\usetikzlibrary{math}

% define a new keyword
\makeatletter
\def\tikz@math@process@keyword@assign{%
  \tikz@math@collecttosemicolon{\tikz@math@process@keyword@@assign}%
}
\def\tikz@math@process@keyword@@assign{%
  \tikz@math@collected\tikz@math@parse
}
\makeatother


%% Let's reimplement TikZ arrays
\ExplSyntaxOn
\cs_new:Npn \shp #1 { \prop_show:c { l_tobias_array_#1_prop } }
\NewDocumentCommand{\definearray}{mO{}}
 {% #1 = array name, #2 = items
  \prop_clear_new:c { l_tobias_array_#1_prop }
  \int_step_inline:nnnn { 0 } { 1 } { \clist_count:n { #2 } - 1 }
   {
    \prop_put:cnx { l_tobias_array_#1_prop } { ##1 } { \clist_item:nn { #2 } { ##1 + 1 } }
   }
 }
\NewDocumentCommand{\setarrayitem}{mmm}
 {% #1 = array name, #2 = index, #3 = value
  \prop_put:cff { l_tobias_array_#1_prop } { #2 } { #3 }
 }
\NewExpandableDocumentCommand{\arrayitem}{mm}
 {
  \prop_item:cf { l_tobias_array_#1_prop } { #2 }
 }
\cs_generate_variant:Nn \prop_put:Nnn { cff }
\cs_generate_variant:Nn \prop_item:Nn { cf }
\ExplSyntaxOff

\begin{document}    

%%% FIRST METHOD
\begin{tikzpicture}
  \definearray{myarray}
  \tikzmath{
    \n = 5;
    % Works, but one problem: how to manually choose the values
    % without using a loop?
    int \i;
    for \i in {1,...,\n}{
      \tmp = mod(\i,2);
      assign \setarrayitem{myarray}{\i}{\tmp};
    };
    % Display
    for \i in {1,...,\n}{
      if \arrayitem{myarray}{\i} == 1 then { \ccolor = "green!30";}
      else { \ccolor = "blue!30"; };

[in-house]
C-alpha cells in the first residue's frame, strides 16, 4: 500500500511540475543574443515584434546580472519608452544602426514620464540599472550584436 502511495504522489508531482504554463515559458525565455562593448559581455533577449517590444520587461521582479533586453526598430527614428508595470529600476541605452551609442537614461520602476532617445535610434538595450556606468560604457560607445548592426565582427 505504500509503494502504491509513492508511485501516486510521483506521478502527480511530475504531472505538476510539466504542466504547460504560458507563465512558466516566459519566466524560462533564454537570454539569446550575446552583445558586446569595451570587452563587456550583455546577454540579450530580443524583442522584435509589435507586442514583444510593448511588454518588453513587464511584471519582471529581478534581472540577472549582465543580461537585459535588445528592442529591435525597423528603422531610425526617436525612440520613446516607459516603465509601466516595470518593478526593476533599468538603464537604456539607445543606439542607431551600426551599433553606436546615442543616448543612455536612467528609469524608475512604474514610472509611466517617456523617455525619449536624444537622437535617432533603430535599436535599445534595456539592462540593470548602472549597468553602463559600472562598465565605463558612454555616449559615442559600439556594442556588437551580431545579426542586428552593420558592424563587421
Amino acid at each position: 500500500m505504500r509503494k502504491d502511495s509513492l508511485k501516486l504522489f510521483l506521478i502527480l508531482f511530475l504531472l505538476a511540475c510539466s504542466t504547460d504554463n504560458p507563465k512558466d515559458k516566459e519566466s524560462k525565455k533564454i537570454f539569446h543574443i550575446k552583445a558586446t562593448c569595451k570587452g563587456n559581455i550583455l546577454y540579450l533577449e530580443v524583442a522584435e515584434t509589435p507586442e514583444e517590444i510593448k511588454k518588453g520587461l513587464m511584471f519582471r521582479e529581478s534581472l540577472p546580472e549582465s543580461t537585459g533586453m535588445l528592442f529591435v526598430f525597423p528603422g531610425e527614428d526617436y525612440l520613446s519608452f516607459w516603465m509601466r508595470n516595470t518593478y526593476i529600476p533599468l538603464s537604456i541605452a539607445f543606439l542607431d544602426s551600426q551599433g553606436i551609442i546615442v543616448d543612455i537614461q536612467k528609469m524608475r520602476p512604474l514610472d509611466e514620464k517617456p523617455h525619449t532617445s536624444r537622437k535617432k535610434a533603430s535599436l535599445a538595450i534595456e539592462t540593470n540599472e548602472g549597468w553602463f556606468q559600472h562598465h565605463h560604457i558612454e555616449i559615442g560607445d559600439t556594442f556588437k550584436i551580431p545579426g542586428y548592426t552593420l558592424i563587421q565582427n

{\node[draw,circle,fill=\ccolor] at ({90+360/\n * (\i-1)}:2cm) {$\i$};};
    };
  }
\end{tikzpicture}

%%% SECOND METHOD
\begin{tikzpicture}
  \def\n{5}
  \definearray{myarray}[42,1,0,1,1,0]
  \foreach \s in {1,...,\n}
  {
   \tikzmath{ if \arrayitem{myarray}{\s} == 1 then { \ccolor = "green!30"; }
      else { \ccolor = "blue!30";};
    }
    \node[draw,circle,fill=\ccolor] at ({90+360/\n * (\s-1)}:2cm) {$\s$};
  }
\end{tikzpicture}
\end{document}

enter image description here

3

Now it's a bit more like an answer. I was using this answer. It is a bit odd that one needs to call \pgfmathparse in an tikzmath environment.

\documentclass{report}
\usepackage{tikz}
\usetikzlibrary{math}
\begin{document}    
\def\myarray{{42,1,0,2,1,0}}

\begin{tikzpicture}
  \tikzmath{
    \n = 5;
    % Works, but one problem: how to manually choose the values
    % without using a loop?
    int \i;
    for \i in {1,...,\n}{{\pgfmathparse{\myarray[\i]}\xdef\mynum{\pgfmathresult}};
      if \mynum == 1 then { \ccolor = "green!30";}
      else { \ccolor = "blue!30"; };
      {\node[draw,circle,fill=\ccolor] at ({90+360/\n * (\i-1)}:2cm) {$\i$};};
    };
  }
\end{tikzpicture}

\end{document}